By Steve Schumacher
Keep An Eye On How Electronics Impact Employees In The Workplace, As Well As How They May Be Affecting Their Personal Lives.
Nearly 90 percent of Americans have at least one cellphone and more than half of those people use their phones to go onto the internet. Cellphone and smartphone usage is pervasive in every aspect of American life.
We text, email, shop, take pictures, get directions, play games, and of course, make telephone calls on them occasionally. Where would we be without our cellphones in this era of being connected 24/7?
In my consulting business, I facilitate all kinds of meetings and workshops all around the country. When I fly, I see how people have to be prodded by flight attendants to turn off their phones prior to takeoff.
I also see how quickly people pull them out and turn them on, the very instant the plane’s wheels touch the ground. I walk through terminals dodging people with their heads down, their eyes and fingers glued to their cellphones.
The constant communication with friends and colleagues is fantastic, as is the ability to surf the web while on the move.
We all know that productivity in business has never been higher, in large part due to gains in electronic capabilities. My question is: What is this constant contact with work doing to our people?
Training and Meetings Lose Effectiveness
Situation – Participants in training and meetings are not engaged or learning as much because they either using their phone or thinking about it the whole time.
Background – We are not only enamored with what our phones can do, we have become obsessed with having it available and in constant use. We use our ability to multi-task as a badge of honor.
Studies show that, when we think we are multi-tasking, we are actually losing effectiveness and productivity. Jumping from task to task, from listening in a workshop to texting a colleague, actually undermines the quality of each of the things we are trying to do.
Thus, the learning we get in workshops is diminished and our engagement and involvement in meetings is lessened also.
How you can influence it – Understand that people will not give up their phones. Even if they did, they will resent it and feel stressed about what they are missing.
If you send someone to a training seminar, meet with them afterwards to discuss and clarify what they learned compared to the objectives of the workshop. Be clear on the agenda and expectations of each meeting you have.
Have everyone take an action item from the meeting and report back next time. Those things will help engagement.
Poor Communication and Misunderstandings
Situation – More and more of us rely on texting and email for our communication needs. We rarely communicate face-to-face. This is causing a lot of wasted time and effort due to different interpretations of what the words on a screen actually mean.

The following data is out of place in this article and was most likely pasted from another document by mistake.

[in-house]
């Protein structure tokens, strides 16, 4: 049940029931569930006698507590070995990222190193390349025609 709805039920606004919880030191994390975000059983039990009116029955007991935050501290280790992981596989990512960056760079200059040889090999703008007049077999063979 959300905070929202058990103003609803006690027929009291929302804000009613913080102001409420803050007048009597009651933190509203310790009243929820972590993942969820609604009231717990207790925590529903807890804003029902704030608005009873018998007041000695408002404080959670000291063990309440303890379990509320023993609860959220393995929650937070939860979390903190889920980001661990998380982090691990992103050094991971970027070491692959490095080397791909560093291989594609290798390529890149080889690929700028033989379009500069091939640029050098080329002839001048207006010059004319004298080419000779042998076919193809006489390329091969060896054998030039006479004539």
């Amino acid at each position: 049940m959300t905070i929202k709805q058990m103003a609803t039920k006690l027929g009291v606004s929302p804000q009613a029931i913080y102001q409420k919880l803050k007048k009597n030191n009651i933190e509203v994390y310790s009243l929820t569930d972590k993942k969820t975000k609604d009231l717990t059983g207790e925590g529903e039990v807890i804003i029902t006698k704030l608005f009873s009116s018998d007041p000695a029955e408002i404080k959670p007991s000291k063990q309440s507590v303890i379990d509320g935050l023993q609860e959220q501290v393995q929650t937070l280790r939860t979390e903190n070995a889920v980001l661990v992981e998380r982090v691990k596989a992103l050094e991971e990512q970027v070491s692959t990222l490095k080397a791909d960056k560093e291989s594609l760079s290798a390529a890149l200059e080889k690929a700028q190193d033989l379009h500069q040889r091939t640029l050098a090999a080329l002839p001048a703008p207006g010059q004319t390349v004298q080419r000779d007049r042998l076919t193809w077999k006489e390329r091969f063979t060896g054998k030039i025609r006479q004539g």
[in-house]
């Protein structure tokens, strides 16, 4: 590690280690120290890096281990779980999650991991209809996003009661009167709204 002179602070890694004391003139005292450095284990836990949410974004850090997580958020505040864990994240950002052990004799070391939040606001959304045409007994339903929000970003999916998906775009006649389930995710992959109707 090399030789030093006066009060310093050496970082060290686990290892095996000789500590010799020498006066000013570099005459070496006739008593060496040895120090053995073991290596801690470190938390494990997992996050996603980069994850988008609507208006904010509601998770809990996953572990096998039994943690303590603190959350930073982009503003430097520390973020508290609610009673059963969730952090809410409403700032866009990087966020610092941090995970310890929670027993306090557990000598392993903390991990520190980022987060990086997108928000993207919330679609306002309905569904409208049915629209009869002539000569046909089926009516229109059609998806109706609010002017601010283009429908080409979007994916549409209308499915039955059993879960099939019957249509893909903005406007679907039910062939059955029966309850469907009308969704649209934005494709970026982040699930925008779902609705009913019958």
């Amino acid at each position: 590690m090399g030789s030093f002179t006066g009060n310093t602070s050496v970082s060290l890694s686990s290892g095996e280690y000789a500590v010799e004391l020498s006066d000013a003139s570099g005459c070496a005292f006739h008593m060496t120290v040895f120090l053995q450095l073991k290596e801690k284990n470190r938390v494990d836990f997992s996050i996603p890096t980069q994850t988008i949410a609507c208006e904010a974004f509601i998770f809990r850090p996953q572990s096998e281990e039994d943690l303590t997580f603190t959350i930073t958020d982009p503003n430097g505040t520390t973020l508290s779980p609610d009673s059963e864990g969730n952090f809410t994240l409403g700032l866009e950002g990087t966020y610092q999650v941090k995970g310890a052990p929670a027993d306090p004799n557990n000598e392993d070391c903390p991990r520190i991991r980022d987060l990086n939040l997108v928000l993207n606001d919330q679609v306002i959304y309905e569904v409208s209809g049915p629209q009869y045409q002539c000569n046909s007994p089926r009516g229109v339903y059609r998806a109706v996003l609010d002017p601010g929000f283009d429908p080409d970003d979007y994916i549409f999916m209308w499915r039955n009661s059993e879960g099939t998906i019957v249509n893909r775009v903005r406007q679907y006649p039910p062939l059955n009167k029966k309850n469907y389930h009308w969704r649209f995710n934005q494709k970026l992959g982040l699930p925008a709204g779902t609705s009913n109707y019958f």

Background – We all know that over 90 percent of communication happens through body language and vocal tone. Those two components of communication do not exist when using email and texts. All people see are the words you have chosen, which have multiple meanings.
What you mean to say as a manager through an email may be totally misconstrued by the person receiving the mail. Studies show that over half of our emails go to people within 50 yards of us. When people do not reply right away, we peek around the corner and say “Did you get the email I just sent you?”
How you can influence it – Take a look at how you primarily communicate with people at work. If you discover that it is mostly through email and text, you are setting yourself up for a lot of communication problems.
Try to gauge the importance of the message and that the receiver understand what you are saying. If they both are high, try to at least get on the phone. Better yet, talk to them in person.
Stress and Anxiety
Situation – People are actually working 24/7 when they are connected with their boss, colleagues and customers by cellphone and email. This constant working is causing increases in stress and anxiety in the workplace.
Background – When cellphones first became email compatible, it was a novelty to be able to send messages from home or when on vacation. Now organizations expect employees to be available around the clock.
This is wreaking havoc with personal stress levels, along with creating problems with family and friends. Employees feel obligated to be in constant communication, for fear of looking bad to the boss or getting passed up for a promotion by someone else who is always in touch.
How you can influence it – Model work/life balance for your employees. Tell people not to contact you during off-hours unless there is an absolute emergency.
Expect the same from your employees. Give public recognition to employees that are able to manage their personal lives well, along with being productive for the company. One company president has instructed his IT department to shut off the company email servers on weekends.
Companies are reaping huge benefits, in terms of productivity, by having employees tethered to their work constantly. An astute manager knows that this comes at a cost. Take the time to analyze the situation you and your employees face with cellphone usage.
Keep an eye on the quality of work that may be affected by electronics in the workplace, as well as how they may be affecting your employees’ personal lives.
Steve Schumacher is a management consultant, trainer and public speaker with more than 25 years of experience in numerous industries throughout North America, including aggregates operations. He can be reached at [email protected]